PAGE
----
Did You Know?
So most of you already probably know about kale and its amazing leaves to harvest. I absolutely love kale! I love to make kale chips, throw some kale into my eggs or sauté kale with a little butter and salt…oh my, can’t wait to harvest my kale this spring!
But today I want to share with you something totally different about kale, something you might not already know! Did you know that you can get two completely different vegetables from the same 1 kale plant?
Well I am here to tell you that you can! This post has been a year in the making! Don’t let that scare you, I will explain that in one moment.
Last spring (2011) I planted my kale, a cool weather crop, in the very early spring. You can also plant your kale in the fall and harvest up to your first major freeze.
I was quite surprised how hardy kale really is. I live in Wisconsin and we have some pretty brutal winters up here. In January after several snow falls, my kale was still living.
So after I planted my kale in the very early spring, I harvested my leaves until the warm summer came. Once the warm summer came, the kale became quite bitter so I knew my season was over for that kale plant.
Normally I would pull the plant, but a friend of mine told me that kale could be wintered over and produce a second harvest that is all together a different vegetable. So here is what I did!
After my spring harvest was no longer edible, I cut the kale at the base of the plant, leaving about 3 inches of stalk coming out of the soil.
This was done in the warm late summer months. If your kale continues to grow that is fine, you will still produce the second vegetable real soon. Now allow the plant to go dormant and winter over.
Growing The Same Kale Plant The Following Spring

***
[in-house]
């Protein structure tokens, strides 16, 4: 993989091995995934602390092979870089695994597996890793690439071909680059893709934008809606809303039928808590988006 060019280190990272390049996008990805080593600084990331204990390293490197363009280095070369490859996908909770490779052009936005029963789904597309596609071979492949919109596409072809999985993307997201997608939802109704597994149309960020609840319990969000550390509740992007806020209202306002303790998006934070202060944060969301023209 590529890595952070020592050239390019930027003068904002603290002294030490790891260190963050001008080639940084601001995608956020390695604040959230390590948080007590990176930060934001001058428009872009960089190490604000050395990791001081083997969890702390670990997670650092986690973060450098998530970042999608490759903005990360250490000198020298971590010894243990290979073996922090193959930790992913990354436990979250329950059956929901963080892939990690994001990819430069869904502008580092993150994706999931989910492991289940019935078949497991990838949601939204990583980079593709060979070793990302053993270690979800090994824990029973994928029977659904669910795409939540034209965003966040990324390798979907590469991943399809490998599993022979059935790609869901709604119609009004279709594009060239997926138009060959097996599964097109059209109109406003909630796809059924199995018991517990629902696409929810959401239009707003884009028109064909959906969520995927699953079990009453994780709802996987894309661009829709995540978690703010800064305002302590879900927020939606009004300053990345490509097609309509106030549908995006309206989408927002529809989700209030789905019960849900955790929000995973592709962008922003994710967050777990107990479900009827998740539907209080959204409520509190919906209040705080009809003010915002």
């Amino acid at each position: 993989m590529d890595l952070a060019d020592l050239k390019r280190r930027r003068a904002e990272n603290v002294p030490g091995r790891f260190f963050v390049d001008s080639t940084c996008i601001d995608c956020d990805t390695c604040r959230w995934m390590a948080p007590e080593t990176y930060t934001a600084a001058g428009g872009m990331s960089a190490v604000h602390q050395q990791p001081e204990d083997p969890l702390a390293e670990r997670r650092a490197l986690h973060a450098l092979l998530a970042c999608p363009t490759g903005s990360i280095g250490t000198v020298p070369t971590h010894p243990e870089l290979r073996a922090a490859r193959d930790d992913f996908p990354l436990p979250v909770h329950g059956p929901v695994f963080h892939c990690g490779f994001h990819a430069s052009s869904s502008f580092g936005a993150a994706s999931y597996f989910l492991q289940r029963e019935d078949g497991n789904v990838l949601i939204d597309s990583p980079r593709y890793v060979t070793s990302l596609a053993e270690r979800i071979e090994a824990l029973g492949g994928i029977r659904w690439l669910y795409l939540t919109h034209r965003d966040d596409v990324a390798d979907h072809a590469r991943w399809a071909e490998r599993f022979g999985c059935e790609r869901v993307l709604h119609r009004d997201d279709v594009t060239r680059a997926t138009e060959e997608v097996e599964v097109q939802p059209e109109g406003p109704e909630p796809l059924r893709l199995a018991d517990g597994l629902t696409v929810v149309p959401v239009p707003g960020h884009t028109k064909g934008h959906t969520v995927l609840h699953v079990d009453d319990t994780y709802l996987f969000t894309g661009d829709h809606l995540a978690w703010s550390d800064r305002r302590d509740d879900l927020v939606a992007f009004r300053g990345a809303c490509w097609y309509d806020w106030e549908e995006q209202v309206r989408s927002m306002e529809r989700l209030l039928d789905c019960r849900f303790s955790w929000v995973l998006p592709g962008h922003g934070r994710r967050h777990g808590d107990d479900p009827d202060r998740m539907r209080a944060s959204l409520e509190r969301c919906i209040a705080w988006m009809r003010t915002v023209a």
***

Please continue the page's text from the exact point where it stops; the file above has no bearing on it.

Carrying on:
It is now springtime 2012, 1 year later after I planted this first plant. Here is what my plant looks like.
Remember, this was planted 1 year ago and this plant has gone through freezing temperatures and now it is spring and it has started to grow as a perennial would.
Kale’s Second Vegetable
Look closely at this plant above. Notice that there are clusters at the top of the plant. Now the leaves are still edible AND the clusters are edible too.
These clusters are very similar to broccoli! Just like broccoli, the kale plant produces a flower (the clusters).
Now the flower/cluster has not bloomed or bolt to seed yet and the little buds on the clusters are still closed up. You want to make sure that you eat this vegetable before it flowers.
Once the buds open up and flower, the plant or clusters are no longer edible. Here is a close up of what your clusters look like.
How To Cook This New Vegetable
When you decide to harvest your clusters, just steam them as you would broccoli. I steamed mine for less then 5 minutes in just about a 1/2 inch of water.
The color of the clusters turned a nice bright green color! Do not overcook.
Drain and add some grass fed butter and some sea salt. You will be amazed how wonderful these truly are!
Have you ever got a second vegetable from your kale plant?
What are some of your favorite kale recipes?
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